This is concise and offers enough interesting material to simply browse through, as well as giving parents all the information they need to make informed decisions. What I like about this book is the fact that it reviews simply the top schools, regardless of classification. This means that top state schools, particularly grammar schools and the like, as in the book as well, giving parents food for thought regarding the entire spectrum of education and not restricting their vision to the Head Masters Conference (HMC). An excellent resource.


The Old European Order 1660-1800 (Short Oxford History of the Modern World)
The Old European Order 1660-1800 (Short Oxford History of the Modern World)
by William Doyle
Edition: Paperback
Price: 36.00

3 of 6 people found the following review helpful
3.0 out of 5 stars Slightly disappointing, 23 July 2001
This book comes as something of a disappointment in the Oxford History of the Modern World series, when compared to Bonney's European Dynastic States or Jones' The Limits of Liberty, and also compared to Doyle's own Oxford History of the French Revolution. While covering most of the necessary ground, the writing, this offering lacks some of the lucid narrative necessary in general surveys in favour of an increased emphasis on analysis. Without doubt of great value to the student, this will probably be easy to digest for those with a more leisured interest in history reading.


The European Dynastic States 1494-1660 (Short Oxford History of the Modern World)
The European Dynastic States 1494-1660 (Short Oxford History of the Modern World)
by Richard Bonney
Edition: Paperback
Price: 37.00

4 of 4 people found the following review helpful
5.0 out of 5 stars The best historical survey of the era, 23 July 2001
Bonney's book is without doubt the best general survey of early modern Europe available. Not only is the narrative thoroughly engaging, it also covers every aspect of the period required as a student: religion, politics, economics and culture. It is easy to navigate and broken down to make good sense if picking your way through. A superb history book both for the academic and the leisure reader.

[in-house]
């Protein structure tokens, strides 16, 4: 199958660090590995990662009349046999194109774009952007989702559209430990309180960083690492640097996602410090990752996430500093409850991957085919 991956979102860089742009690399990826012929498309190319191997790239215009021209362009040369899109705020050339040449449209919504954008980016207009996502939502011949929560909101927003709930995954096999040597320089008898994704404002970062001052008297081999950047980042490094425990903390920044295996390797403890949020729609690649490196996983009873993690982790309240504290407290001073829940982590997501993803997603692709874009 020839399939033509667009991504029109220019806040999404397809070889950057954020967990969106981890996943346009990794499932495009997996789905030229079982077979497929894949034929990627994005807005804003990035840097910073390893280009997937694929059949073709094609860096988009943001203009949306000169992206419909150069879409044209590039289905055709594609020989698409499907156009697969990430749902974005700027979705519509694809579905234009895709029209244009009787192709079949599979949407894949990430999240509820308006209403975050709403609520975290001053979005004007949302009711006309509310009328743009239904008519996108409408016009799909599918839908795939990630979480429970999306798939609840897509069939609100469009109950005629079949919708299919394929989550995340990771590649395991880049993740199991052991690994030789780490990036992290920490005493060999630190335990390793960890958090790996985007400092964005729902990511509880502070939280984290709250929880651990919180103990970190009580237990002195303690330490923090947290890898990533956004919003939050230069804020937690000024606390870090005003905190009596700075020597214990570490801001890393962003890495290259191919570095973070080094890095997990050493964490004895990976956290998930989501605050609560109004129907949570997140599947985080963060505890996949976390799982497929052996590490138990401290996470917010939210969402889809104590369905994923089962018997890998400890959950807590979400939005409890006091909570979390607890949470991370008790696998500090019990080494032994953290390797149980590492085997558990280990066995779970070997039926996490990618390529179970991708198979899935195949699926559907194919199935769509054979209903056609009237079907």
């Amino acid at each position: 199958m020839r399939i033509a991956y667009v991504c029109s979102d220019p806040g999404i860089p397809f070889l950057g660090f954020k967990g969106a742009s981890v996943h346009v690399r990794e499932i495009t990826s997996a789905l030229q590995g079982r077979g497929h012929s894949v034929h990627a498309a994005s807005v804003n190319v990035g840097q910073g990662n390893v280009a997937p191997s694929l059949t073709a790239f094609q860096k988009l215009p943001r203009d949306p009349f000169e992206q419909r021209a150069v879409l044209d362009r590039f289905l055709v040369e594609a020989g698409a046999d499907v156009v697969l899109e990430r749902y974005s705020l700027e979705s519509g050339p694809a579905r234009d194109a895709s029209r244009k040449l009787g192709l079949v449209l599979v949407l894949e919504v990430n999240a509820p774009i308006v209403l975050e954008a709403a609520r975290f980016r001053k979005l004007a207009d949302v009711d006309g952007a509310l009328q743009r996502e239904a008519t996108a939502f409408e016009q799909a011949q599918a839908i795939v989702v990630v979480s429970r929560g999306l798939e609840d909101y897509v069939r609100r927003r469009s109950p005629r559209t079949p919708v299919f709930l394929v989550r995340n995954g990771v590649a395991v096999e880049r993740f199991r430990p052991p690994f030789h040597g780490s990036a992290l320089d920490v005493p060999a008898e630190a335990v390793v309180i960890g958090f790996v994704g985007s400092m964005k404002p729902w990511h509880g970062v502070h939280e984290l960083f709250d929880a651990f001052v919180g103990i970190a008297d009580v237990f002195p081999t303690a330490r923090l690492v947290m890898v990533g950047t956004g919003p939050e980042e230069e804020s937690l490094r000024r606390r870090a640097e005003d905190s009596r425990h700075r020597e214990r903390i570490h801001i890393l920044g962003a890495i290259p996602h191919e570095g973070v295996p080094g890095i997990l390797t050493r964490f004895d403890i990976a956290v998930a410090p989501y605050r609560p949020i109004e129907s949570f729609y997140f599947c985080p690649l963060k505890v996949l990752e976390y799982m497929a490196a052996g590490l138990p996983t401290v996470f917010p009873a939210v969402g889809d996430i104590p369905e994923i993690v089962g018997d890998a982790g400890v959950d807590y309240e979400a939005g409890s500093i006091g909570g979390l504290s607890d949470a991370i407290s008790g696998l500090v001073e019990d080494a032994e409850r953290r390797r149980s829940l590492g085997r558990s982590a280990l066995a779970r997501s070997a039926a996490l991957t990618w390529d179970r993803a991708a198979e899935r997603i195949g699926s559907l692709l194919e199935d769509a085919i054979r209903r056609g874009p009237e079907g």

The Limits of Liberty: American History 1607-1992 (Short Oxford History of the Modern World)
The Limits of Liberty: American History 1607-1992 (Short Oxford History of the Modern World)
by Maldwyn A. Jones
Edition: Paperback
Price: 25.20

5 of 7 people found the following review helpful
5.0 out of 5 stars An excellent part of a great series, 23 July 2001
I stumbled across this book only after having delighted in Bonney's European Dynastic States. Jones' narrative and analysis of the general trends in American history in this publication is concise yet informative, covering things in just enough detail to get a feel for each period, and broad enough to allow easy comprehension of the story as a whole. I strongly recommend this book as a survey both as an introduction for those with academic intentions as well as human interest reading. Another great book in the Oxford History of the Modern World series.